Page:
Whether you are a sole trader, SME, large corporation or charity, you need to be aware of your legal obligations regarding the information you need to include on business communications to ensure you are compliant with UK Law. These are known as trading disclosures.

Any form of communication sent from your organisation to the public needs to comply with certain laws, or you and your organisation risk facing not only a fine, but a criminal prosecution.

The purpose of trading disclosure rules is to offer business transparency and to provide assurance to the general public that they have the information they require in order to serve notices on a particular organisation and/or its directors/partners or owner.

Tools of an organisation required to disclose certain information include:

  • Websites
  • Emails
  • Stationary
  • Cheques and money orders
  • The organisation’s premises

So what do organisations have to do to ensure they are compliant with UK law regarding trading disclosures? Read on to find out.

The Companies (Trading Disclosures) Regulations 2008

Coming into force on the 1st October 2008, The Companies (Trading Disclosures) Regulations 2008 (the Regulations) consolidated the rules concerning trading disclosures under one set of regulations pursuant to the Companies Act 2006.

Requirements for Companies and Limited Liability Partnerships (LLP) under the 2008 Regulations


Under the Regulations, a company or LLP must display its registered name at each of its registered offices, and any other location it carries out its business. It also must display its name at any location where records are kept for inspection as required by the Companies Act 2006.

Electronic Displays

If an office building contains six or more organisations an electronic display may be shown. However, the name must be displayed for 15 seconds each time it appears and must materialise every three minutes.


Business letters, order forms, emails and websites must display the following:

  • the company’s full name;
  • its registered number;
  • the registered office address; and
  • the part of the UK where the company is registered.

Other stationary such as cheques and marketing literature etc must also display the company name.

Note: A link to the required information from the company website or an email is not sufficient disclosure to be compliant under the Regulations.

Community Interest Companies (CIC)

CIC are subject to the same rules and regulations as companies and LLPs.

Sole Traders and Non-limited Partnerships

Sole traders and partnership trading disclosure requirements are governed by the Companies Act 2006 (the Act). Under the Act, if the business is trading under a different name than the name of the sole trader or partners (for example, you may have called your business ‘The Kitchen Connection’ but your name is Jane Smith) then your name or all the partners names must be displayed in a prominent position at your business premises.

Exemption for large partnerships

Under s1203 of the Act, a partnership comprising of more than 20 partners does not need to display all the partners individual names, provided that:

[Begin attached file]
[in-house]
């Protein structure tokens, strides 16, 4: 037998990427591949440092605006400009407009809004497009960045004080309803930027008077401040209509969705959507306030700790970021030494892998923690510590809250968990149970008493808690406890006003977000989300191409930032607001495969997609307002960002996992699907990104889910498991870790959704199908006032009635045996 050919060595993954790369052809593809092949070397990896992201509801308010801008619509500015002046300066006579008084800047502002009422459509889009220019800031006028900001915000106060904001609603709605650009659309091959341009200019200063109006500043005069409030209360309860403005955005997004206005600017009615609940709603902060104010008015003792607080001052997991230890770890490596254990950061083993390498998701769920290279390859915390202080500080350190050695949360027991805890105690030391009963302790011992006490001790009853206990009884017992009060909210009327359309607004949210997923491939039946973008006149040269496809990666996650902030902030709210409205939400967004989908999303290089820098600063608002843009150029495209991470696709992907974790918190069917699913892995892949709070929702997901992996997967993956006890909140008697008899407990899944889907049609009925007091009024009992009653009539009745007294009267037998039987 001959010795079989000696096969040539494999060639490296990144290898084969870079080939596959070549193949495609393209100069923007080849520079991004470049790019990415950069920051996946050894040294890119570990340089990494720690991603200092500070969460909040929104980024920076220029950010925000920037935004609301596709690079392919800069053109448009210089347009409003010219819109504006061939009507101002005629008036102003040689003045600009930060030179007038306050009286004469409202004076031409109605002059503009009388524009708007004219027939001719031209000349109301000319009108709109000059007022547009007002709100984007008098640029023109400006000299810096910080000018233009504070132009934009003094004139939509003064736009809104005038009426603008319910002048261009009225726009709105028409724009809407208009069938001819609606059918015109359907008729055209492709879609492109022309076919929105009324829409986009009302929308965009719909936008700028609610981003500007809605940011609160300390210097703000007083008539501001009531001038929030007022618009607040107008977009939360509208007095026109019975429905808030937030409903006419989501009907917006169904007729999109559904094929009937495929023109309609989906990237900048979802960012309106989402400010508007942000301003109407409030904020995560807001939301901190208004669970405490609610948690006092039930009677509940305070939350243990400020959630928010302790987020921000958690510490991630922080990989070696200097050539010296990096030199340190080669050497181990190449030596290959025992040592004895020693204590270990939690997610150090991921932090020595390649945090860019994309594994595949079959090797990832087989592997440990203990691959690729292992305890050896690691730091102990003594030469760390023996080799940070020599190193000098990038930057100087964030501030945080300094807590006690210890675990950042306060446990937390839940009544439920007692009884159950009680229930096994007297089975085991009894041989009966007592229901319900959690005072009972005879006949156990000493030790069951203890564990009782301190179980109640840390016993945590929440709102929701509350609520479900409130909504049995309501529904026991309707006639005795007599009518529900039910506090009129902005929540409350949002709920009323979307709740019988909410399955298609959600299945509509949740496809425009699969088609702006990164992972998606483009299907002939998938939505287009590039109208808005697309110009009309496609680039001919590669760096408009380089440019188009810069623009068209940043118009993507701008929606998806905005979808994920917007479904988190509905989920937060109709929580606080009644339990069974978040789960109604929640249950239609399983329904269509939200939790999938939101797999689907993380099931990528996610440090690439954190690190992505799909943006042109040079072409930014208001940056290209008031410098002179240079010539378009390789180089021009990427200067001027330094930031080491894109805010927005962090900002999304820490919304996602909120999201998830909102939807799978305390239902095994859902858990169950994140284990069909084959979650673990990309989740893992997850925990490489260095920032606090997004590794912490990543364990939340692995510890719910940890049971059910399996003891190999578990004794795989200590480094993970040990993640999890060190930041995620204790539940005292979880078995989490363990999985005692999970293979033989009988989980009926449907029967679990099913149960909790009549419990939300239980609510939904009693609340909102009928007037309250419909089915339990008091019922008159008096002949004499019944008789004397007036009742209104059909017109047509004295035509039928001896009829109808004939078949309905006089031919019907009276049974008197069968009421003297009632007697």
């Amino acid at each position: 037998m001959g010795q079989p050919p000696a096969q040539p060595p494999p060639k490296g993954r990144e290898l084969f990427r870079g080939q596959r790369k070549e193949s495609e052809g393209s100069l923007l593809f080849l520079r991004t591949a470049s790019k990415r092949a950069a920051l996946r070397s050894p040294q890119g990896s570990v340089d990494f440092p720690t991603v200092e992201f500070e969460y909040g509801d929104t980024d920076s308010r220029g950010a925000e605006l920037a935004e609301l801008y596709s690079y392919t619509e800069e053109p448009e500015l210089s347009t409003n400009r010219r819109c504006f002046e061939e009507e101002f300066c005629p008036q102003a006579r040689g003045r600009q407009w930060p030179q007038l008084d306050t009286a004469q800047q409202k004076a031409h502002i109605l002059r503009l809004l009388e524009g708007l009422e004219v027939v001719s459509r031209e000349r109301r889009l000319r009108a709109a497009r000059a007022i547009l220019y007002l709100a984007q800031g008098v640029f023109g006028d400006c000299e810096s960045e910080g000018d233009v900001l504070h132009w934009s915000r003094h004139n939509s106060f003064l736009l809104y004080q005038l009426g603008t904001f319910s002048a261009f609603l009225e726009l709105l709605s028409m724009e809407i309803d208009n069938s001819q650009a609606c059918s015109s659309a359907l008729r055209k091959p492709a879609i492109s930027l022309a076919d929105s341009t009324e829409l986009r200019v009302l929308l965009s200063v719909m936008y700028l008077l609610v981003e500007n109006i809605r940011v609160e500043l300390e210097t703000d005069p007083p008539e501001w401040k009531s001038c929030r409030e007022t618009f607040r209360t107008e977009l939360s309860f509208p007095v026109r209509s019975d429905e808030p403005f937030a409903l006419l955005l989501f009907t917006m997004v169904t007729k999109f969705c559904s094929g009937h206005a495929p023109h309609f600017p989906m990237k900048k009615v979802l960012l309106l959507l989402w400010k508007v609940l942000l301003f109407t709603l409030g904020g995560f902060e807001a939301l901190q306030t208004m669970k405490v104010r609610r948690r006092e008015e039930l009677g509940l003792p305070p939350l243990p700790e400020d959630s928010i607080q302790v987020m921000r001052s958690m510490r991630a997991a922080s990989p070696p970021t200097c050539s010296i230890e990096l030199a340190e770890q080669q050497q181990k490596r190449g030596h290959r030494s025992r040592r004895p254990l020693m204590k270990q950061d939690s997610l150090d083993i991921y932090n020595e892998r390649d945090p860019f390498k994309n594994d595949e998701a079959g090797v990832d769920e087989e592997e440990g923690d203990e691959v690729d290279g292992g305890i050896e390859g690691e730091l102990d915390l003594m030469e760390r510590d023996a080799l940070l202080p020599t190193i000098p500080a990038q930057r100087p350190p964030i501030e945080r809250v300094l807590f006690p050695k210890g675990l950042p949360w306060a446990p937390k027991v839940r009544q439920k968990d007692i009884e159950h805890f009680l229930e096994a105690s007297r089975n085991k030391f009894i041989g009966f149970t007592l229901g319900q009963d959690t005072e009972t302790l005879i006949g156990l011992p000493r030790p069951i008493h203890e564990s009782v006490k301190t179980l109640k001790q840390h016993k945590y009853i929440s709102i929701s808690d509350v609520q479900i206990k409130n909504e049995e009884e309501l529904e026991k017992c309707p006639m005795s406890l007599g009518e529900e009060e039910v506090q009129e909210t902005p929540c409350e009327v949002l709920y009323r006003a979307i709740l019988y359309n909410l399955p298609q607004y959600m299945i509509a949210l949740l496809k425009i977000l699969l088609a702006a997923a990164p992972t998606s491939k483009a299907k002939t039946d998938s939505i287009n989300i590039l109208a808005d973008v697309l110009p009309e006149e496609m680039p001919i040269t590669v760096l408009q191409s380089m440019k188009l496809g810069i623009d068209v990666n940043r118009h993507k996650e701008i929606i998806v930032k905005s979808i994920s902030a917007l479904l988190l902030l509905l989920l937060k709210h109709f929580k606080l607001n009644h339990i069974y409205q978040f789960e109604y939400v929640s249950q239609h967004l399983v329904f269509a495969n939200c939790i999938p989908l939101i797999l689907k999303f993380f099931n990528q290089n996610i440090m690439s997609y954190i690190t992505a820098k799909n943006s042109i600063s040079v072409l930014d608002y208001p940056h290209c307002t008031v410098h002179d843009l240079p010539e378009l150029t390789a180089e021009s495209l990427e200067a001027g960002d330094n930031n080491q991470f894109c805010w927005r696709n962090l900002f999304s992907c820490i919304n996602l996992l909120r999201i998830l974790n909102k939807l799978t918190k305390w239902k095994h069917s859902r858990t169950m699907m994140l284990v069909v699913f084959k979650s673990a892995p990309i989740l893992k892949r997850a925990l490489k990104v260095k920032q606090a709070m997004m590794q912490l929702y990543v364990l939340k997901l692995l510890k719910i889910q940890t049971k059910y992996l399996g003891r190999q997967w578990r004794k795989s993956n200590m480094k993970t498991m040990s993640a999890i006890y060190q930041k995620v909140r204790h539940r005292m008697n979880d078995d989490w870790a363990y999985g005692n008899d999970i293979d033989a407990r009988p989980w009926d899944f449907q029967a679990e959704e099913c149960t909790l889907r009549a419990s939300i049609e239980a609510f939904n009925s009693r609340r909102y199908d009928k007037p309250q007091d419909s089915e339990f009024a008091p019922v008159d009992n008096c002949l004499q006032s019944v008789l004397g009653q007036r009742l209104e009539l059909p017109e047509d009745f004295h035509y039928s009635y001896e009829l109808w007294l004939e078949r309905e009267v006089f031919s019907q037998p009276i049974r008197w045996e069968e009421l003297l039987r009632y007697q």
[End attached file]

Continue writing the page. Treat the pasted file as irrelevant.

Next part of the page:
1. the partnership maintains at its principal place of business a list of the names of all the partners,
  2. no partner’s name appears in the document, except in the text or as a signatory, and
  3. the document states in legible characters the address of the partnership’s principal place of business and that the list of the partners’ names is open to inspection there.

If you use a business name, you must include your own name or the names of the partners in clear characters on:

  • Business letters
  • Order forms
  • Emails
  • Invoices and receipts issued
  • Demands for payment

A UK address must also be clearly visible to the receiver of the business stationary/communication.

Overseas Companies Trading in the UK

An overseas company doing business in the UK is obliged to make certain trading disclosures in order to be compliant with UK law. These include:

  • An obligation for the company to display its name and country of origin at all the locations at which it carries out its business as well as at the service address of all persons residing in the UK who are authorised to accept documents on the company’s behalf
  • The requirement to disclose the company name on all business communications, both hard copy and electronic
  • The company website, order forms and business letters must also show the company’s registration number, and the country which it is registered in

If the company is not incorporated within a European Economic Area state then it must provide additional information on its website, order forms and business letters including:

  • the company’s country of incorporation
  • the identity of the registry, if any, in which the company is registered in its country of incorporation
  • the number with which the company is registered
  • the location of its head office
  • the legal form of the company
  • if the liability of the members is limited, the fact that it is a limited company, and
  • if the company has a share capital, the amount of paid up share capital

Penalty for Non-compliance

Non-compliance with trading disclosure regulations is a criminal offence. Each director can face a fine of £1000.00 if found in breach of the requirements plus a penalty of £100.00 for every days’ delay in meeting compliance.

If you have any questions on trading disclosure then please get in touch with us on 020 3588 3500 or request a call back and we will be in touch with you at your convenience.

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